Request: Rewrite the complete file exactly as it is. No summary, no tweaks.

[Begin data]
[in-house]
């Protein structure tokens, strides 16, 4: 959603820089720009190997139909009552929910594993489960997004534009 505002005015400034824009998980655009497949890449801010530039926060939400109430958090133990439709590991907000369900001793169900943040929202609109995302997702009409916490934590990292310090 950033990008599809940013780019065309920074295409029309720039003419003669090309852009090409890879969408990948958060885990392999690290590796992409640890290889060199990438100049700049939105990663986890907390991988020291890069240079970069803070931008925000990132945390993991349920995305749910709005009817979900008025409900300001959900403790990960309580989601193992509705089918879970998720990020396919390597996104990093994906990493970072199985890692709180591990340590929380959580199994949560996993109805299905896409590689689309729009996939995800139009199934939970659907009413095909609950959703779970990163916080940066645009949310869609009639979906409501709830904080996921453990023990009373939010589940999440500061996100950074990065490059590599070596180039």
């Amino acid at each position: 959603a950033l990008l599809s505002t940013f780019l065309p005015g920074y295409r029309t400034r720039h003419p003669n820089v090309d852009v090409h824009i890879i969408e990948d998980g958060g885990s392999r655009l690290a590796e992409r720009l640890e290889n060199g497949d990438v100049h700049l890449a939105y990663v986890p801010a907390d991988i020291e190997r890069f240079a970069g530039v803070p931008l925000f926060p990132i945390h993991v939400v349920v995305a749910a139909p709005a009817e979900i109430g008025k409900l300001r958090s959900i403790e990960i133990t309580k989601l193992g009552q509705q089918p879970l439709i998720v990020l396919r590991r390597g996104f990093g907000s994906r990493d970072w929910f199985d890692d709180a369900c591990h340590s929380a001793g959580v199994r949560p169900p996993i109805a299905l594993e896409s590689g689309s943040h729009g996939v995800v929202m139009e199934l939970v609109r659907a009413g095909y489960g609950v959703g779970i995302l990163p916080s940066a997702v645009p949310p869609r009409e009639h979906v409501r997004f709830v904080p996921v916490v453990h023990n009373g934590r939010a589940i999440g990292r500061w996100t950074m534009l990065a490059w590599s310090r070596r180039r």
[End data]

[in-house]
């Protein structure tokens, strides 16, 4: 959603820089720009190997139909009552929910594993489960997004534009 505002005015400034824009998980655009497949890449801010530039926060939400109430958090133990439709590991907000369900001793169900943040929202609109995302997702009409916490934590990292310090 950033990008599809940013780019065309920074295409029309720039003419003669090309852009090409890879969408990948958060885990392999690290590796992409640890290889060199990438100049700049939105990663986890907390991988020291890069240079970069803070931008925000990132945390993991349920995305749910709005009817979900008025409900300001959900403790990960309580989601193992509705089918879970998720990020396919390597996104990093994906990493970072199985890692709180591990340590929380959580199994949560996993109805299905896409590689689309729009996939995800139009199934939970659907009413095909609950959703779970990163916080940066645009949310869609009639979906409501709830904080996921453990023990009373939010589940999440500061996100950074990065490059590599070596180039």
């Amino acid at each position: 959603a950033l990008l599809s505002t940013f780019l065309p005015g920074y295409r029309t400034r720039h003419p003669n820089v090309d852009v090409h824009i890879i969408e990948d998980g958060g885990s392999r655009l690290a590796e992409r720009l640890e290889n060199g497949d990438v100049h700049l890449a939105y990663v986890p801010a907390d991988i020291e190997r890069f240079a970069g530039v803070p931008l925000f926060p990132i945390h993991v939400v349920v995305a749910a139909p709005a009817e979900i109430g008025k409900l300001r958090s959900i403790e990960i133990t309580k989601l193992g009552q509705q089918p879970l439709i998720v990020l396919r590991r390597g996104f990093g907000s994906r990493d970072w929910f199985d890692d709180a369900c591990h340590s929380a001793g959580v199994r949560p169900p996993i109805a299905l594993e896409s590689g689309s943040h729009g996939v995800v929202m139009e199934l939970v609109r659907a009413g095909y489960g609950v959703g779970i995302l990163p916080s940066a997702v645009p949310p869609r009409e009639h979906v409501r997004f709830v904080p996921v916490v453990h023990n009373g934590r939010a589940i999440g990292r500061w996100t950074m534009l990065a490059w590599s310090r070596r180039r």